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Founding a f*ck up

I’ve written a couple of times about my journey as a startup founder. This article focuses on the feeling of the journey, particularly when things are not going to plan.

Warren Fauvel
Feb 24 · 7 min read

There are thousands of blogs written about “how I made $xxx in XXminutes as a 19 year old founder”. But there often seems to be a lack of content on how being a founder is sometimes, f**king horrible. To date, there are only a few things I’ve found that come close to describing it:

This is my attempt to add to the “founder-realism” movement…

The Beginning

So you’re building a startup. You’ve said it out loud to hundreds of people, posted it on social media, emailed investors, written a deck, hacked an MVP.

The conviction is there. The plan is coming together. Users are pre-registering. So you are out into the money market to dance for money.

You are selling yourself, your vision, your traction. You are bullish about you. Blue lasers push out of your eyes every time you load PowerPoint.

Nobody wants to hear doubt. Not the voices in your head, not your investors, not the new hires you’re convincing. They all feed on your exuded confidence. The circle-jerk is firing on all cylinders.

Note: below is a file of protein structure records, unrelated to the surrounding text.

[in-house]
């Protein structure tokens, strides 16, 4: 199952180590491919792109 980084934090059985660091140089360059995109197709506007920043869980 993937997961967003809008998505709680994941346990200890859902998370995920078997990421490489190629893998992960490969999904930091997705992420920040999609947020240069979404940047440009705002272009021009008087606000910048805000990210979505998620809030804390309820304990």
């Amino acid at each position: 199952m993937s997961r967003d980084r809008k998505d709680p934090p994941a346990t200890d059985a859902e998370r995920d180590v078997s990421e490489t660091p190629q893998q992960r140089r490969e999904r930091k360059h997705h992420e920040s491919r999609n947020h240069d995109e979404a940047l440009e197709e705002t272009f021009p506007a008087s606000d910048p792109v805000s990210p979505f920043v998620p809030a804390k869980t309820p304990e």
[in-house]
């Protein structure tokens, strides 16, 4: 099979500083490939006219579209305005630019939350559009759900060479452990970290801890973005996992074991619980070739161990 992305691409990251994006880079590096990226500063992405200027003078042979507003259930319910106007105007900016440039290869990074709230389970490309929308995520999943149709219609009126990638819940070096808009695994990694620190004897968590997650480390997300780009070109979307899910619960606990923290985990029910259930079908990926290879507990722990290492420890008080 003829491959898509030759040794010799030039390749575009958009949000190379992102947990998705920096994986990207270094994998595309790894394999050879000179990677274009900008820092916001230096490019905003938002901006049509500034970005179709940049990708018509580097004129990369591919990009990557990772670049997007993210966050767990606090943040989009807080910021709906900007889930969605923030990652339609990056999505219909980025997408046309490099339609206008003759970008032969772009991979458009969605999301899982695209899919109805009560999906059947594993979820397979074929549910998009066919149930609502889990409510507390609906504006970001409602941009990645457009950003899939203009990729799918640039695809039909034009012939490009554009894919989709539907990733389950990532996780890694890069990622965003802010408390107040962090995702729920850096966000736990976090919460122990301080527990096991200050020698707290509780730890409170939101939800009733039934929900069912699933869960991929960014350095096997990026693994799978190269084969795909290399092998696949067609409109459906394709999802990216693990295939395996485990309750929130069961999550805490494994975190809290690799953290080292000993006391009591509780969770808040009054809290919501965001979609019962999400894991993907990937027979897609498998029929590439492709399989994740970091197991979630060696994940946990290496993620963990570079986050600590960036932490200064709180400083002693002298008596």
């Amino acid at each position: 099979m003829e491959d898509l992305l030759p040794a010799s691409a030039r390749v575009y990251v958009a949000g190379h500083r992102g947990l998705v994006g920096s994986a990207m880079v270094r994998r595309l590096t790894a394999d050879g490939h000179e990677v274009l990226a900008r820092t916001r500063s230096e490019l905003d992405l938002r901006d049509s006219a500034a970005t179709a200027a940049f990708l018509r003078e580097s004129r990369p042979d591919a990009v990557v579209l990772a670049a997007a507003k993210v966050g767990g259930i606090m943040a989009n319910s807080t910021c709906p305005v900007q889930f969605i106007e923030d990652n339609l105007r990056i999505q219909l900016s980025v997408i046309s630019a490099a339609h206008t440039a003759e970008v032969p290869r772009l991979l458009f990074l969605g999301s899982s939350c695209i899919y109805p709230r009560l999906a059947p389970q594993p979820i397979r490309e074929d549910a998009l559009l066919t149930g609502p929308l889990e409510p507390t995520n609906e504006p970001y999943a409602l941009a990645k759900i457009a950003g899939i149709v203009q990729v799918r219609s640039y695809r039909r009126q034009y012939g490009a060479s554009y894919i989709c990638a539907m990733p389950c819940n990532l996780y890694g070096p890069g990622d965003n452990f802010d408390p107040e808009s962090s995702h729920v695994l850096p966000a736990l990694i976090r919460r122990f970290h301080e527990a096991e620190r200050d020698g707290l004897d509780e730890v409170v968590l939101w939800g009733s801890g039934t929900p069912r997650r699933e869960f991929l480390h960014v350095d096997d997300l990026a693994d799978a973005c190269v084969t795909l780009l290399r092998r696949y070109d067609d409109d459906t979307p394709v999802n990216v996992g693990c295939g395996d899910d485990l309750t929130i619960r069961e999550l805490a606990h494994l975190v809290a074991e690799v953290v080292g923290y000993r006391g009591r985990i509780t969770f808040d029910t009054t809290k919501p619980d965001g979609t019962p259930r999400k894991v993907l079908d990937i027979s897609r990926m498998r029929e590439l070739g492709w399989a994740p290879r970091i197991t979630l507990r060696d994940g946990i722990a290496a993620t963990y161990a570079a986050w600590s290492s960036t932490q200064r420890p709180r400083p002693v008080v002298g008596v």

The money has cleared. You screenshot the bank balance and WhatsApp it to your significant other. The press is already lined up. You talk about the plans. “We are building something special…” you say. “We are going to be a big team doing important work”. Everyone nods in unison.

But in the back of your head there is a twitch. A knot. A niggle.

You fed the investment machine your ego. You gave it a promise of exit multiples. You claimed to know the future. You know you lied. But everyone must know that you can’t predict the future?! They must know…

But the press comes out. #entrepreneur #growth #NoDoubt #NotHere #Nope. You’re tagged now. It’s in the algorithms. Block-chained into the fabric of the internet. It’s $500,000 more than any of your mates has been given by strangers, to mess around in a shed. You are made. If you don’t succeed with this, then what kind of idiot are you?!

Sleeves are rolled. Desks are bolted. The pot plants are all new and flourishing. The team locks in around you. The Trello boards and Slack channels fill with bustle and :bantz emoji:.

The Middle